Harper Collins is allowing libraries that have purchased e-books only to have them checked out 26 times before they ‘disappear’. Let’s take a walk on the wild side and see what this means.
Michael Crichton comes out with yet another book (Pirate Latitudes) and this book is on the top sellers list for quite a while. My local library purchases this book for $27.95 and, as of the day I wrote this, has had that book checked out 13 times. We will assume 1 check out per week. So in a total of 26 weeks, if it were an e-book, POOF it would be gone. Luckily, that is not the case with hard copies of books. My local library stated that their hard copy books last at least two years in their system.
Now let’s get some stats for that same book in e-book format. The library would pay $8.99 for this book (approximately). They have 26 checkouts until it goes POOF. The same book in paper will last for 2 years, that is 104 weeks (rounded to the nearest whole number) at one check out per week you would have to purchase the book 4 times per the 26 check out rule. This would then cost the library $35.96.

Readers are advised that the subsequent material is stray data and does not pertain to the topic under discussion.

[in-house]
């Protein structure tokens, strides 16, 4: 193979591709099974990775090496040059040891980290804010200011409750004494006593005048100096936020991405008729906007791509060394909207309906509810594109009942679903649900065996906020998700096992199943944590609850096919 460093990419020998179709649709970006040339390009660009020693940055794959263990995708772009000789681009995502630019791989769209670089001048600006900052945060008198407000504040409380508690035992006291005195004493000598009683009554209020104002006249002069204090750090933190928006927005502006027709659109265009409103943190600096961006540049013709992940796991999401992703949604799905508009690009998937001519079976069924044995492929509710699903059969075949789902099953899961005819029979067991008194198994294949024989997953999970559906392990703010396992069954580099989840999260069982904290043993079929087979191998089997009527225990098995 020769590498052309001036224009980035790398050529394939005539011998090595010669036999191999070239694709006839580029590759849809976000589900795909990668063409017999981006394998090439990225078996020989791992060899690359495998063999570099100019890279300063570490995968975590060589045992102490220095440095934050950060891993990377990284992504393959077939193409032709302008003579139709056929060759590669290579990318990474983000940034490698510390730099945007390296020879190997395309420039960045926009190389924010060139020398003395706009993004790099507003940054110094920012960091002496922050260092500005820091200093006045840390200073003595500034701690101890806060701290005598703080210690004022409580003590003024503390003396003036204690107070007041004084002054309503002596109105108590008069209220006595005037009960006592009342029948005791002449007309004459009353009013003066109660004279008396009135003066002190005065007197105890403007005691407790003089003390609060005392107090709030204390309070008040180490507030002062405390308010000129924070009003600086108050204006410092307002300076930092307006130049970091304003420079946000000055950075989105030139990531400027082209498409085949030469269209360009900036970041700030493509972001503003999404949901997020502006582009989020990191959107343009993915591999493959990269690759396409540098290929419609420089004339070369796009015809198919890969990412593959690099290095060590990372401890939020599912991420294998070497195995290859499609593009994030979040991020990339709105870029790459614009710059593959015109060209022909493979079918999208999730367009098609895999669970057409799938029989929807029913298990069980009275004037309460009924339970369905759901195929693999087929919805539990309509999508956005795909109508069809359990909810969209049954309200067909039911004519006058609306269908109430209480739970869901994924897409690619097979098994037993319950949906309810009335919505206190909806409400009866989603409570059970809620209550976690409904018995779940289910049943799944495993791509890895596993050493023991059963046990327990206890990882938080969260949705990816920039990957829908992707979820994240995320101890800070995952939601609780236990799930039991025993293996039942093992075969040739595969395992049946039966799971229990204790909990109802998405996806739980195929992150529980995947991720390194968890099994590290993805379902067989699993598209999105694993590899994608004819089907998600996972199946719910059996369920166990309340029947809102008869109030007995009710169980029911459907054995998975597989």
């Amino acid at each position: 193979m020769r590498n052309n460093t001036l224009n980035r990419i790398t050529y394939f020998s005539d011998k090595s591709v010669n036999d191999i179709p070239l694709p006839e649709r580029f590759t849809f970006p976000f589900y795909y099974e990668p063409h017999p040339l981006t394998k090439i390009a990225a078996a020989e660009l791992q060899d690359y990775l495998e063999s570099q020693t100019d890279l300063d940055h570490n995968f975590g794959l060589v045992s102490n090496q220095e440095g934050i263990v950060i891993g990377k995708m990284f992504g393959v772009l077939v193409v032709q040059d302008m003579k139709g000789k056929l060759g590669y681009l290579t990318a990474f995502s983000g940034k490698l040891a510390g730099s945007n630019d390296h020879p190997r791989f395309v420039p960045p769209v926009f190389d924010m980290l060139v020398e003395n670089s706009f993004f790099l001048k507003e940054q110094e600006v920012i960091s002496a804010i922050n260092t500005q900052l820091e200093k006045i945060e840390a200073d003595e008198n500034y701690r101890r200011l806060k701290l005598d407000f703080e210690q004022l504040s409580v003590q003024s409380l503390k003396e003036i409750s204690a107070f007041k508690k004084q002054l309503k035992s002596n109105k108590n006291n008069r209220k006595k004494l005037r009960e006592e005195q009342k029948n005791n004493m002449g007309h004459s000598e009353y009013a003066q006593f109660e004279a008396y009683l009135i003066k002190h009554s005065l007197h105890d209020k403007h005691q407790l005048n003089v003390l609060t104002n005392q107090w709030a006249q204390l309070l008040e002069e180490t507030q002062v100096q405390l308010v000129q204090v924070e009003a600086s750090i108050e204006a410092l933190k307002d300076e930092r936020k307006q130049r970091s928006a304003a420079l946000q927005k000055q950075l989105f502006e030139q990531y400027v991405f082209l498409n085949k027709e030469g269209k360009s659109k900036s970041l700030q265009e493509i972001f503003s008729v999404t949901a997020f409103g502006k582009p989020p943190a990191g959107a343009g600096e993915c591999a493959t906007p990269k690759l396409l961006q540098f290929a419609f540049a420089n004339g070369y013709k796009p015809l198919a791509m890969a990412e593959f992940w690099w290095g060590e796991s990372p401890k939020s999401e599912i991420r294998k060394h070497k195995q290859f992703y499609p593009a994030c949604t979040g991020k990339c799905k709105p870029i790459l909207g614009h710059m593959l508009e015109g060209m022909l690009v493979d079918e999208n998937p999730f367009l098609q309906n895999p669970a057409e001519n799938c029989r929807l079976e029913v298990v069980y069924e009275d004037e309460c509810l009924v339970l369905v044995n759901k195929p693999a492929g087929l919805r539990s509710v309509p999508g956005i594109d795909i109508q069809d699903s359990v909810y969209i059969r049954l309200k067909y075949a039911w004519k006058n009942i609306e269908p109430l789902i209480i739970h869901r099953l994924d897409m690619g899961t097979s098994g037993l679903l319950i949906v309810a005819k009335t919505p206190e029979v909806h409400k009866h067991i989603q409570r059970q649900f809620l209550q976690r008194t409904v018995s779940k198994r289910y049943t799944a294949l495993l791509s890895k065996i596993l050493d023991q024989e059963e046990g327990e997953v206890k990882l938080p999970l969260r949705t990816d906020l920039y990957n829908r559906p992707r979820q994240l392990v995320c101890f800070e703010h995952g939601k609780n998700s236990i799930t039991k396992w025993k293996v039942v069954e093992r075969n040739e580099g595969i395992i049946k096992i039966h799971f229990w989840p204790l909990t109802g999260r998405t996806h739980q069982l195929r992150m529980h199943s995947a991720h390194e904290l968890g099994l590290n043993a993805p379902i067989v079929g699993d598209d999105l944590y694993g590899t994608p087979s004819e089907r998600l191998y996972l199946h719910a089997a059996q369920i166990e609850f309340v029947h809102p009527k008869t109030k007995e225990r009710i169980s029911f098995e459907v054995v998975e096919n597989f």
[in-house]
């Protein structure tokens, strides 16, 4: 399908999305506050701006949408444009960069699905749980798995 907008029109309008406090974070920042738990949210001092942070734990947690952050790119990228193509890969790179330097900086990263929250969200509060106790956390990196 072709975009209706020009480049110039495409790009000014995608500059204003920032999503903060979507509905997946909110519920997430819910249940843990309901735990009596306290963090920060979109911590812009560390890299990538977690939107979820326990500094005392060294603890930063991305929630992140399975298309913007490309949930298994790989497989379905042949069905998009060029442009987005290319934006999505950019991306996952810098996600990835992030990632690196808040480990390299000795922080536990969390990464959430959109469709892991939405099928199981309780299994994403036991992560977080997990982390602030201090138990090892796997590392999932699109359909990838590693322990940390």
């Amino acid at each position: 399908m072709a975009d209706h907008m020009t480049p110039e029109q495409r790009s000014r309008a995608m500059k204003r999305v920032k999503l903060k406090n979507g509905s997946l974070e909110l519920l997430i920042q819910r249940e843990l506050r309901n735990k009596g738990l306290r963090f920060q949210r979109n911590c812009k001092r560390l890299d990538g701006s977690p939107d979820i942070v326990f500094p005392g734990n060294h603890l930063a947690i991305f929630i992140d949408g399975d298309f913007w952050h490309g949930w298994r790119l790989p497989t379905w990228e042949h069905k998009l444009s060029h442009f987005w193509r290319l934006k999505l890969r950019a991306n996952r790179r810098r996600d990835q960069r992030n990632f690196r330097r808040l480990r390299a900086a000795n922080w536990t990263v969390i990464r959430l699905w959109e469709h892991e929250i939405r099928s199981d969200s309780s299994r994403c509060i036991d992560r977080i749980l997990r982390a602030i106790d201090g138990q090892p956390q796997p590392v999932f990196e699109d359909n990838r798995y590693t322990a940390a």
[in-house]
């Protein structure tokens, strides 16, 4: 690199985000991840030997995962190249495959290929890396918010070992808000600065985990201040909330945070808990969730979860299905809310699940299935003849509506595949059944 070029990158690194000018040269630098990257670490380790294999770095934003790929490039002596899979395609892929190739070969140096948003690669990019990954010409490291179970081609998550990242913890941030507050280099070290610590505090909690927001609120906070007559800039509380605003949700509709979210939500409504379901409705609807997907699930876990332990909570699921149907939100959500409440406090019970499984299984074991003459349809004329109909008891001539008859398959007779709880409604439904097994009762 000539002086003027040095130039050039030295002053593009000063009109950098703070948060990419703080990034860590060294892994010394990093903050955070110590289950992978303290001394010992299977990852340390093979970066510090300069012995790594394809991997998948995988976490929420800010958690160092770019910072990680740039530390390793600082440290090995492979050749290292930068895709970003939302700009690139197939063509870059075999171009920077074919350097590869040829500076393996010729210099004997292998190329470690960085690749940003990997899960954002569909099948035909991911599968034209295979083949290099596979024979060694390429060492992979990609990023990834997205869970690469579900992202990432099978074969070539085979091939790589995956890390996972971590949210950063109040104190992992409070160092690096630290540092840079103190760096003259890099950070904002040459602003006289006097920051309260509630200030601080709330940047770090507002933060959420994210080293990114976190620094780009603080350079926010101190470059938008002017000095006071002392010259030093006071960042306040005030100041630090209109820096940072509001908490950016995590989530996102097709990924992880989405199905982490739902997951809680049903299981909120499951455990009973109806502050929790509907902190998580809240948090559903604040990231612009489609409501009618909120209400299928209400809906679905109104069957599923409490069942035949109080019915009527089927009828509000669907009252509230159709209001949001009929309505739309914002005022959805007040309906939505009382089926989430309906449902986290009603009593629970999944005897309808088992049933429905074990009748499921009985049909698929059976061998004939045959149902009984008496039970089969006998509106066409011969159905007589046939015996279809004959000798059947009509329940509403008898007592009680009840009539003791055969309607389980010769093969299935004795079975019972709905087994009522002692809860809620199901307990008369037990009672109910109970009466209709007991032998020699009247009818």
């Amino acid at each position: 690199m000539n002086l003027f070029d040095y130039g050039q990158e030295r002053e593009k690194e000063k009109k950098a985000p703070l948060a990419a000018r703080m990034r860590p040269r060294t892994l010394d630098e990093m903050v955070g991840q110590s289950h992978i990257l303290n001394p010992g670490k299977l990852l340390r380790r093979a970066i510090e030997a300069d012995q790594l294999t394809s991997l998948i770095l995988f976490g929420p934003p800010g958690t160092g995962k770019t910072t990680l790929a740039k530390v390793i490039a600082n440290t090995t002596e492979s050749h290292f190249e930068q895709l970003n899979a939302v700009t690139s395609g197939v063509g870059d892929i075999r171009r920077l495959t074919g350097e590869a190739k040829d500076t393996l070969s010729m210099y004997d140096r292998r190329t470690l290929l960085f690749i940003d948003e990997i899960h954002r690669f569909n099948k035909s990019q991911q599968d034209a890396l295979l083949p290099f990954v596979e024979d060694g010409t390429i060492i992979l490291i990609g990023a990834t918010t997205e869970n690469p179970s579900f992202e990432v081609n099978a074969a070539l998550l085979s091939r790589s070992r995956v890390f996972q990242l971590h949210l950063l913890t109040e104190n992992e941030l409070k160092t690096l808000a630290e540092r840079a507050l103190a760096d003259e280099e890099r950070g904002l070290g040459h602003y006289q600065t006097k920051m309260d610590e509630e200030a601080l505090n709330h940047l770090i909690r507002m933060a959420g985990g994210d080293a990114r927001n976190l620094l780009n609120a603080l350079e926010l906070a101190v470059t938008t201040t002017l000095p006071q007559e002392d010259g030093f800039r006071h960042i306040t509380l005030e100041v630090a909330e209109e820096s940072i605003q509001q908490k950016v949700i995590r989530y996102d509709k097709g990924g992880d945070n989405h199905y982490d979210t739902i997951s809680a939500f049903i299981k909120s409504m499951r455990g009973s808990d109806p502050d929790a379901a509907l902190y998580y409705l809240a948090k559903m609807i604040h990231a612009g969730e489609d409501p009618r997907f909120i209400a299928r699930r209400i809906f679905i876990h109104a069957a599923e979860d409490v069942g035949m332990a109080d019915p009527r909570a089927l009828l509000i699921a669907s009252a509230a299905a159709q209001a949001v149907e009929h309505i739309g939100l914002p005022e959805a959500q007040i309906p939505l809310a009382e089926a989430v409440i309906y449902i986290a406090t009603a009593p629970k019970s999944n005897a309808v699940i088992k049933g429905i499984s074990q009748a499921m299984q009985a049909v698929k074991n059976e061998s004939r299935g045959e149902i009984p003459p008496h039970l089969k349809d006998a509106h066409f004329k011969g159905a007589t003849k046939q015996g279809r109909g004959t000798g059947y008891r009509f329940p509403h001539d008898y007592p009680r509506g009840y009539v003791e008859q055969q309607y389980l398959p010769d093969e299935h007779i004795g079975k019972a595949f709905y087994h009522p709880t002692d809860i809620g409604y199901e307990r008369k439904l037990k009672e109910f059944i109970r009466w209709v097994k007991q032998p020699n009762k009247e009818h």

I know that a mere $8.01 is not going to break the bank, but if you look at the state of affairs for the local library system, you may have a slightly different feeling on this.
I love e-books, I write e-books, but when it comes at the expense of the library system in any state, or country, I can’t join Harper Collins and say they have a good idea. What are your thoughts on this?